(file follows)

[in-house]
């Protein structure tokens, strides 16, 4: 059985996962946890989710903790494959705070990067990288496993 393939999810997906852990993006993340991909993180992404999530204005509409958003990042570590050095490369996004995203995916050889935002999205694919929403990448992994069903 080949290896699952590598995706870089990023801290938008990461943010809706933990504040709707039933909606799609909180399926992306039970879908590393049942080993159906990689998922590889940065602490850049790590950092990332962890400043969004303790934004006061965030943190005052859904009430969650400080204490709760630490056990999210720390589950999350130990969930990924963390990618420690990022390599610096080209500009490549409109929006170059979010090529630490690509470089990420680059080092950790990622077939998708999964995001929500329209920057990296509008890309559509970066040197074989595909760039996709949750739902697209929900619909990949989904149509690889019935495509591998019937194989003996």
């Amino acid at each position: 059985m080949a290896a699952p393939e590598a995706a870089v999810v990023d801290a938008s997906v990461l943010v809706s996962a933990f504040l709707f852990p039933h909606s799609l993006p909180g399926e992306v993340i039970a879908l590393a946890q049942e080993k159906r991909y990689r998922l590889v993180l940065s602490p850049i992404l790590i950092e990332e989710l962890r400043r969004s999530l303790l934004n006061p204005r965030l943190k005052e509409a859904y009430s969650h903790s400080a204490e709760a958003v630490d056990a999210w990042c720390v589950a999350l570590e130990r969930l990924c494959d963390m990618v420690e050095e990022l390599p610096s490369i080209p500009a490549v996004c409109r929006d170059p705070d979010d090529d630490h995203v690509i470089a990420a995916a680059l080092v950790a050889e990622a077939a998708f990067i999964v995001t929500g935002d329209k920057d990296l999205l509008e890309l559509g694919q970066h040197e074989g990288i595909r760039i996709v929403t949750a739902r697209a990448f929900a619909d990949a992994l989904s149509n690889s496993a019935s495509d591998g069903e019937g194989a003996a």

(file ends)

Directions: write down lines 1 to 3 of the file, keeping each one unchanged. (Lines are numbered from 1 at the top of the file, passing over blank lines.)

[in-house]
């Protein structure tokens, strides 16, 4: 059985996962946890989710903790494959705070990067990288496993 393939999810997906852990993006993340991909993180992404999530204005509409958003990042570590050095490369996004995203995916050889935002999205694919929403990448992994069903 080949290896699952590598995706870089990023801290938008990461943010809706933990504040709707039933909606799609909180399926992306039970879908590393049942080993159906990689998922590889940065602490850049790590950092990332962890400043969004303790934004006061965030943190005052859904009430969650400080204490709760630490056990999210720390589950999350130990969930990924963390990618420690990022390599610096080209500009490549409109929006170059979010090529630490690509470089990420680059080092950790990622077939998708999964995001929500329209920057990296509008890309559509970066040197074989595909760039996709949750739902697209929900619909990949989904149509690889019935495509591998019937194989003996």
């Amino acid at each position: 059985m080949a290896a699952p393939e590598a995706a870089v999810v990023d801290a938008s997906v990461l943010v809706s996962a933990f504040l709707f852990p039933h909606s799609l993006p909180g399926e992306v993340i039970a879908l590393a946890q049942e080993k159906r991909y990689r998922l590889v993180l940065s602490p850049i992404l790590i950092e990332e989710l962890r400043r969004s999530l303790l934004n006061p204005r965030l943190k005052e509409a859904y009430s969650h903790s400080a204490e709760a958003v630490d056990a999210w990042c720390v589950a999350l570590e130990r969930l990924c494959d963390m990618v420690e050095e990022l390599p610096s490369i080209p500009a490549v996004c409109r929006d170059p705070d979010d090529d630490h995203v690509i470089a990420a995916a680059l080092v950790a050889e990622a077939a998708f990067i999964v995001t929500g935002d329209k920057d990296l999205l509008e890309l559509g694919q970066h040197e074989g990288i595909r760039i996709v929403t949750a739902r697209a990448f929900a619909d990949a992994l989904s149509n690889s496993a019935s495509d591998g069903e019937g194989a003996a």